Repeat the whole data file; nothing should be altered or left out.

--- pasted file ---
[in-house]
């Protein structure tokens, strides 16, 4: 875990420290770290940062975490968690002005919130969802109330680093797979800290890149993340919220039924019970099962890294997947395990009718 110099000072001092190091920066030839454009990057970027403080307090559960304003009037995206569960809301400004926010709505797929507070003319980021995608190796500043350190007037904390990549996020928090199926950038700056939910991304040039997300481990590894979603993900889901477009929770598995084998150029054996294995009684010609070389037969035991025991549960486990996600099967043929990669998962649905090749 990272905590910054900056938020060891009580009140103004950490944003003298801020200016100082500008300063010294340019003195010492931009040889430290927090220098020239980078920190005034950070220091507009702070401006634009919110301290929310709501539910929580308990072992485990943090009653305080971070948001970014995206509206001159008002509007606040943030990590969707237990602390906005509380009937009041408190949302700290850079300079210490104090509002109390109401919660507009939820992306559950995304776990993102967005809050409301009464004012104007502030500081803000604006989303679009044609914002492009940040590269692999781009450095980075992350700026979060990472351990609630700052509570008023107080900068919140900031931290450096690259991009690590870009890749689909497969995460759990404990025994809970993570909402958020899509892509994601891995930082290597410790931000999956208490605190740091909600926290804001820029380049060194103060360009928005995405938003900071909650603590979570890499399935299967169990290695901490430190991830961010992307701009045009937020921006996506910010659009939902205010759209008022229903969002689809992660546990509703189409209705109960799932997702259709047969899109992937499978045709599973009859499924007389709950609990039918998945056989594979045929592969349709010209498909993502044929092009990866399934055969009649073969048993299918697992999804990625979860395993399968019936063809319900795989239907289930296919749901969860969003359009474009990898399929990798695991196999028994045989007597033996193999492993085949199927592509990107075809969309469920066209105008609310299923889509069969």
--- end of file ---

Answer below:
[in-house]
């Protein structure tokens, strides 16, 4: 875990420290770290940062975490968690002005919130969802109330680093797979800290890149993340919220039924019970099962890294997947395990009718 110099000072001092190091920066030839454009990057970027403080307090559960304003009037995206569960809301400004926010709505797929507070003319980021995608190796500043350190007037904390990549996020928090199926950038700056939910991304040039997300481990590894979603993900889901477009929770598995084998150029054996294995009684010609070389037969035991025991549960486990996600099967043929990669998962649905090749 990272905590910054900056938020060891009580009140103004950490944003003298801020200016100082500008300063010294340019003195010492931009040889430290927090220098020239980078920190005034950070220091507009702070401006634009919110301290929310709501539910929580308990072992485990943090009653305080971070948001970014995206509206001159008002509007606040943030990590969707237990602390906005509380009937009041408190949302700290850079300079210490104090509002109390109401919660507009939820992306559950995304776990993102967005809050409301009464004012104007502030500081803000604006989303679009044609914002492009940040590269692999781009450095980075992350700026979060990472351990609630700052509570008023107080900068919140900031931290450096690259991009690590870009890749689909497969995460759990404990025994809970993570909402958020899509892509994601891995930082290597410790931000999956208490605190740091909600926290804001820029380049060194103060360009928005995405938003900071909650603590979570890499399935299967169990290695901490430190991830961010992307701009045009937020921006996506910010659009939902205010759209008022229903969002689809992660546990509703189409209705109960799932997702259709047969899109992937499978045709599973009859499924007389709950609990039918998945056989594979045929592969349709010209498909993502044929092009990866399934055969009649073969048993299918697992999804990625979860395993399968019936063809319900795989239907289930296919749901969860969003359009474009990898399929990798695991196999028994045989007597033996193999492993085949199927592509990107075809969309469920066209105008609310299923889509069969």